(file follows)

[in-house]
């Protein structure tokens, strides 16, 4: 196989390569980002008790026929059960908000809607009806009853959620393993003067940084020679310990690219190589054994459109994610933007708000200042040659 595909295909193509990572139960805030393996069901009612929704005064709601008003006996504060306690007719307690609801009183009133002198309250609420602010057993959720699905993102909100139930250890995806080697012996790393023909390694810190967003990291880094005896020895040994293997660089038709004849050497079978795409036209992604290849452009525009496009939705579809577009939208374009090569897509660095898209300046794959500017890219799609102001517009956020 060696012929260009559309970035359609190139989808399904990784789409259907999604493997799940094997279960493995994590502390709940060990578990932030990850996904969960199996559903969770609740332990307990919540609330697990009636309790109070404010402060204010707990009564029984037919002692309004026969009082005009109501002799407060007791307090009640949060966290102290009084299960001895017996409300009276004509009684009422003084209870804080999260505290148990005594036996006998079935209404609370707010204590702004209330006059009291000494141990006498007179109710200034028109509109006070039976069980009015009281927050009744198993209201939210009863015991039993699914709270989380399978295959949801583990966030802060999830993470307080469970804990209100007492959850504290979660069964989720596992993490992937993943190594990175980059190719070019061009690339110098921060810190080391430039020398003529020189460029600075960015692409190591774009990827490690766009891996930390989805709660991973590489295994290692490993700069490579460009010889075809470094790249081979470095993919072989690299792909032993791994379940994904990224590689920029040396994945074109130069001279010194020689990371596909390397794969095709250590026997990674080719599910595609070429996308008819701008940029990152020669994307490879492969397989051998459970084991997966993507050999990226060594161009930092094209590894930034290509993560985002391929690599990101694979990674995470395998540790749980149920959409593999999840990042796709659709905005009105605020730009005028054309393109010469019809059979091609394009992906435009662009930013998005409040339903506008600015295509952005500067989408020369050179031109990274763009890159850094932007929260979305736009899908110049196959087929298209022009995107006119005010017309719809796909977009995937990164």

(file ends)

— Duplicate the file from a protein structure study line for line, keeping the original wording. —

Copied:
[in-house]
């Protein structure tokens, strides 16, 4: 196989390569980002008790026929059960908000809607009806009853959620393993003067940084020679310990690219190589054994459109994610933007708000200042040659 595909295909193509990572139960805030393996069901009612929704005064709601008003006996504060306690007719307690609801009183009133002198309250609420602010057993959720699905993102909100139930250890995806080697012996790393023909390694810190967003990291880094005896020895040994293997660089038709004849050497079978795409036209992604290849452009525009496009939705579809577009939208374009090569897509660095898209300046794959500017890219799609102001517009956020 060696012929260009559309970035359609190139989808399904990784789409259907999604493997799940094997279960493995994590502390709940060990578990932030990850996904969960199996559903969770609740332990307990919540609330697990009636309790109070404010402060204010707990009564029984037919002692309004026969009082005009109501002799407060007791307090009640949060966290102290009084299960001895017996409300009276004509009684009422003084209870804080999260505290148990005594036996006998079935209404609370707010204590702004209330006059009291000494141990006498007179109710200034028109509109006070039976069980009015009281927050009744198993209201939210009863015991039993699914709270989380399978295959949801583990966030802060999830993470307080469970804990209100007492959850504290979660069964989720596992993490992937993943190594990175980059190719070019061009690339110098921060810190080391430039020398003529020189460029600075960015692409190591774009990827490690766009891996930390989805709660991973590489295994290692490993700069490579460009010889075809470094790249081979470095993919072989690299792909032993791994379940994904990224590689920029040396994945074109130069001279010194020689990371596909390397794969095709250590026997990674080719599910595609070429996308008819701008940029990152020669994307490879492969397989051998459970084991997966993507050999990226060594161009930092094209590894930034290509993560985002391929690599990101694979990674995470395998540790749980149920959409593999999840990042796709659709905005009105605020730009005028054309393109010469019809059979091609394009992906435009662009930013998005409040339903506008600015295509952005500067989408020369050179031109990274763009890159850094932007929260979305736009899908110049196959087929298209022009995107006119005010017309719809796909977009995937990164």